Extraction of teeth

One of the most disliked aspects of orthodontic treatment is that it very often involves the extraction of teeth to relieve crowding, increase anchorage and improve stability of the treatment result. The decision to extract teeth is a highly specialised judgment made on individual case analysis and is only recommended when it improves the prospect of successful treatment.

If the patient and/or parents refuse extractions, arch expansion may be used to reduce the crowding. However, the patient parent and orthodontist must accept a higher risk of relapse when expansion is resorted to. Nevertheless, to some this choice is preferable to extractions. It is simply a matter of informed consent that provides the patient and parents with choices and the responsibility of their decisions. If you are interested in the effects of arch expansion on the stability of treatment results please ask for a copy of a recently published article by Drs. Blake and Bibby in the American Journal of Orthodontics and Dentofacial Orthopaedics that reviews over 100 scientific papers about this fascinating subject.

Recently, TV programmes promoting the concept that extraction of premolar teeth ?ruin faces? have been promoted. However under scientific conditions panels of lay people, dentists and orthodontists shown photographs of patients who have completed treatment could not differentiate between patients who had extractions and those who did not.

This investigation has been replicated several times by different researchers producing similar results. The concept that extraction of premolar teeth ?ruins faces? has thus been disproved.

You may ask why it is that the New Zealand Dental Association and Dental Council of New Zealand have not acted against dentists spreading such misleading information. That is a question that interests Sax Dearing also.
A little thought will lead you to the conclusion that there are just too many variables affecting profile such as late growth of the nose and chin, tonicity of lip musculature, and changing levels of tissue-fat to be able to reduce the issue to a question of simply extraction versus non-extraction treatment.

There are other issues. In patients who have all their third molars present (the “wisdom teeth”), the extraction of four premolars as part of orthodontic treatment increases the chance of the third molars erupting into functional occlusion without further assisstance to about 80%.

The reverse is also true. If premolar extractions to relieve significant crowding are not done, any patient developing a full complement of third molars has a very high chance of having to have these teeth surgically removed later in life. Anyone who has experienced that operation knows what an unpleasant experience that is. Third molar excision carries significant risks – possible jaw fracture, damage to the Inferior Alveolar Nerve causing numbness of the lower lip which can be permanent, and localised chronic osteomyelitis sometimes taking months to heal.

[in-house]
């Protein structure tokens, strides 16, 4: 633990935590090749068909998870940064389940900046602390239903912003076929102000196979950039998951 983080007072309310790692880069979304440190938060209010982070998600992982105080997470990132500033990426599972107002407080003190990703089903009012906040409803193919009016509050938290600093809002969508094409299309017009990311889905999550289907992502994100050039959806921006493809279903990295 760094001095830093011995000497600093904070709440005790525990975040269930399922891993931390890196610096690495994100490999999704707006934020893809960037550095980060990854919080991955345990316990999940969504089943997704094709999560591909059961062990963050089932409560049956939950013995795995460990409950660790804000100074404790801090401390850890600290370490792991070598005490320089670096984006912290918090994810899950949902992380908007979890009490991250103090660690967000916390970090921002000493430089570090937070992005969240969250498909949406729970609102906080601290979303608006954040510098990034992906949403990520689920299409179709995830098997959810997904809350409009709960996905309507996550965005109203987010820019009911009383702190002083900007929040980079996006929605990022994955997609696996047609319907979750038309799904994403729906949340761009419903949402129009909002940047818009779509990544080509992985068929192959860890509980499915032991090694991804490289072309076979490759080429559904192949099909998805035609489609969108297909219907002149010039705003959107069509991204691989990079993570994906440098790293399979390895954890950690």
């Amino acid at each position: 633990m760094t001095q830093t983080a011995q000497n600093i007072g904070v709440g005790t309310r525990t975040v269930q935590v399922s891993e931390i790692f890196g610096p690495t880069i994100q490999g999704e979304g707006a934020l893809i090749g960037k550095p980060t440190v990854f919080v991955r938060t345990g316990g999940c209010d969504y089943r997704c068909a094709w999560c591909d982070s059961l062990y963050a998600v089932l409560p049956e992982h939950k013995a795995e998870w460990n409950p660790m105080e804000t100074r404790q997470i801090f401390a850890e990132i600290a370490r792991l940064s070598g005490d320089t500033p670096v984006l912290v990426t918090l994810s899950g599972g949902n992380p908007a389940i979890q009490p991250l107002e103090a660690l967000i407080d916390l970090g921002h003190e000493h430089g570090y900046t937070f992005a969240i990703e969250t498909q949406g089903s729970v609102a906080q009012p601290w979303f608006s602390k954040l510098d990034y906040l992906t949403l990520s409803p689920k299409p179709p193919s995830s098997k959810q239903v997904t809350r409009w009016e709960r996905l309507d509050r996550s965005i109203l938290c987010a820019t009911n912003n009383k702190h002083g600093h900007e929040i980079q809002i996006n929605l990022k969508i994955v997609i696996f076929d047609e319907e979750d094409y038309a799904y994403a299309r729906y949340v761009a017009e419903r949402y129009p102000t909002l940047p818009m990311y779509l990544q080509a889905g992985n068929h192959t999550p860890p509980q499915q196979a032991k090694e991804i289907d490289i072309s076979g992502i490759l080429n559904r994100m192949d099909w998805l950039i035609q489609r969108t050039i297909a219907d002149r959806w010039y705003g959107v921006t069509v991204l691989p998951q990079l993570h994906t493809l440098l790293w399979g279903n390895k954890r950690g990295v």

The slavish avoidance of orthodontic extractions carries significant long term risk and is most certainly not the panacea it is sometimes made out to be!

If interested, you can research this topic yourself by asking for copies of the following aticles from your local library.

“Smile esthetics after orthodontic treatment with and without the extraction of four first premolars”. Johnson, D.K. & Smith, R.J. American Journal of Orthodontics and Dentofacial Orthopaedics 1995; 108 (August): 162-167.

“A comparative study of facial profiles in extraction and non-extraction treatment”. American Journal of Orthodontics and Dentofacial Orthopaedics 1998; 114 (September): 265-276.

“Changes in soft tissue profile after orthodontic treatment with and without extractions”. Kocadereli, I. American Journal of Orthodontics and Dentofacial Orthopaedics 2002; 12 (July): 67-72.

“The decision to extract: Part 1 – Interclinician agreement”. American Journal of Orthodontics and Dentofacial Orthopaedics 1996; 109 (March): 297-309.

This is by no means and exhaustive list – but the reference sections at the end of each of these articles will identify many other references you can get if interested.

Sax Dearing believes that treatment planning should be based on the best available scientific information. At the end of the day it is the patient’s and/or parent’s choice to accept or decline the treatment advised. He can only hope and trust that his colleagues, patients and/or parents base their decisions on science rather than emotion.


Day to day conversations in our practice are conducted in English. One of our staff members is Thai and is immediately available to act as an interpreter. Interpreters for Maori, most other South East Asian, and some European languages can usually be arranged by appointment.


If you have any complaints about your treatment please inform us immediately. We believe that our responding positively to your concerns results in an improved service and in turn, a more successful practice. Experience has taught us that most problems result from misunderstanding on both sides and are easily corrected by discussion. We welcome your contacting us about any problems that may arise. You can contact us using the feed back form in the “Contact-Us” page if you wish. If you need help communicating with us contact the Health and Disability Commissioner’s Office;-
Postal address: PO Box 1791, Auckland. Street Address: Level 10, Tower Centre, 45 Queen Street, Auckland 1010. Phone: 09 373 1060. Fax: 09 373 1061.
E-mail: hdc@hdc.org.nz  Web-site: http://www.hdc.org.nz/